CLEVELAND -- Possible cuts in what most call the Food Stamp program is sparking lots of debate.
A Republican-driven House Committee has approved a possible $16 billion in cuts over ten years.
That's a reduction of an earlier $33 million in cuts some Republicans sought.
A Senate version would entail making $4 billion in cuts over ten years.
Valerie Happy, her husband, and six children depend on about $509 a month in SNAP (Supplemental Nutrition Assistance Program) benefits.
SNAP's the official government name for the former Food Stamps program.
"My husband gets paid and it goes for the mortgage, bills,and stuff. By the time that's done, that doesn't leave anthing," she said.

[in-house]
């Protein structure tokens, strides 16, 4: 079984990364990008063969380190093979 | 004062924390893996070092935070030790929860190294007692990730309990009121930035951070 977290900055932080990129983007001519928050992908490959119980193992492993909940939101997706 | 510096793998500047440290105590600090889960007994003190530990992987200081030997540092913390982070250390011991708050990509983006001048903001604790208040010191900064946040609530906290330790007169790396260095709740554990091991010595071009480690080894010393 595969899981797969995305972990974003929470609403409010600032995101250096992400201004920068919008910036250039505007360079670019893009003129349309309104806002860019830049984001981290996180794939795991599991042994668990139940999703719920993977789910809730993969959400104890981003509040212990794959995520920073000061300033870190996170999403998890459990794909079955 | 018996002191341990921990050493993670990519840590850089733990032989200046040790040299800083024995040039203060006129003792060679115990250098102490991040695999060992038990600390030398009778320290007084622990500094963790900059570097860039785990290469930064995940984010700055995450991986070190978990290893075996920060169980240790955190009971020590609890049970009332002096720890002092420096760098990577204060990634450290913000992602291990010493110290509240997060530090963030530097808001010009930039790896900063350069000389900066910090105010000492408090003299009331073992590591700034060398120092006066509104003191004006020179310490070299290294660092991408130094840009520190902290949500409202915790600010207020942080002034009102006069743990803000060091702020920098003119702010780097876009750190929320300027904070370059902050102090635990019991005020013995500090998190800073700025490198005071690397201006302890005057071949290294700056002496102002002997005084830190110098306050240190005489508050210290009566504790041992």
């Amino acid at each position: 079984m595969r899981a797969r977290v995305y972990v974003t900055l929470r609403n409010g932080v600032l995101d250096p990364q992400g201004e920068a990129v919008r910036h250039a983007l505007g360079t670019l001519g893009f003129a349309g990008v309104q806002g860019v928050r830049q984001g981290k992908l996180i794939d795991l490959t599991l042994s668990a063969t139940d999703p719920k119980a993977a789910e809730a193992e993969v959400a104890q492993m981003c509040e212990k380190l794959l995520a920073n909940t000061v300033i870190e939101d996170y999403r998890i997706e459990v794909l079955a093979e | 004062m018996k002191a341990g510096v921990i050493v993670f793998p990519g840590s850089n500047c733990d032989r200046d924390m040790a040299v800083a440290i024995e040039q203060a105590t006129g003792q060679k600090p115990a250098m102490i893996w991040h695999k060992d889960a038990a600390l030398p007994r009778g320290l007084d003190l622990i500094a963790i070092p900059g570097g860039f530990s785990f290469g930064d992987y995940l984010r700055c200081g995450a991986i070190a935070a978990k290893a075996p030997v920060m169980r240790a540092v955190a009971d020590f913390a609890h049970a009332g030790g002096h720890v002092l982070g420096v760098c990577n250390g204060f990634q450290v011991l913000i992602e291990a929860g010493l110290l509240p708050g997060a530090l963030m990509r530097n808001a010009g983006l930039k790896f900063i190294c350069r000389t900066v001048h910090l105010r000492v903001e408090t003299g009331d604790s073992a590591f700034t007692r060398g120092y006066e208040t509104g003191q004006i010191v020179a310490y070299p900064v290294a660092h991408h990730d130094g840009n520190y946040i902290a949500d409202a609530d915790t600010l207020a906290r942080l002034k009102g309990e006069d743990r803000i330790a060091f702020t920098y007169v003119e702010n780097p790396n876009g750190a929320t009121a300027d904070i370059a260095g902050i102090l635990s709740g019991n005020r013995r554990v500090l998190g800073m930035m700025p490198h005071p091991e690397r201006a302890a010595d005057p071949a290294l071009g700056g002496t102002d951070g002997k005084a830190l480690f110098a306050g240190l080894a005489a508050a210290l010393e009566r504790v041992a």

Anne Goodman, CEO of the Cleveland Foodbank, testified against cuts before a Senate committee.
"This economy continues to hurt people...This can't happen," she said.
Happy said her family already depends on free-meal and Foodbank programs at the end of some months.
More cuts would mean, "we wouldn't be able to eat as well as we do."
Happy believes some people get food stamps who should not.
"I see them in Cadillacs and I'm like, 'why do they need it?'" she asked.
In 2000, 18 million people got food stamps. In 2011, the number was 46 million people. That's one in 7 Americans.
Republican critics claim eligibility requirements are too generous and all programs should expect cuts in this time of crunched budgets and a huge federal deficit.
It's unclear if there will be any further Congressional votes on this issue before the election.
Democrats oppose cuts and many Republicans want steeper cuts than are now being proposed.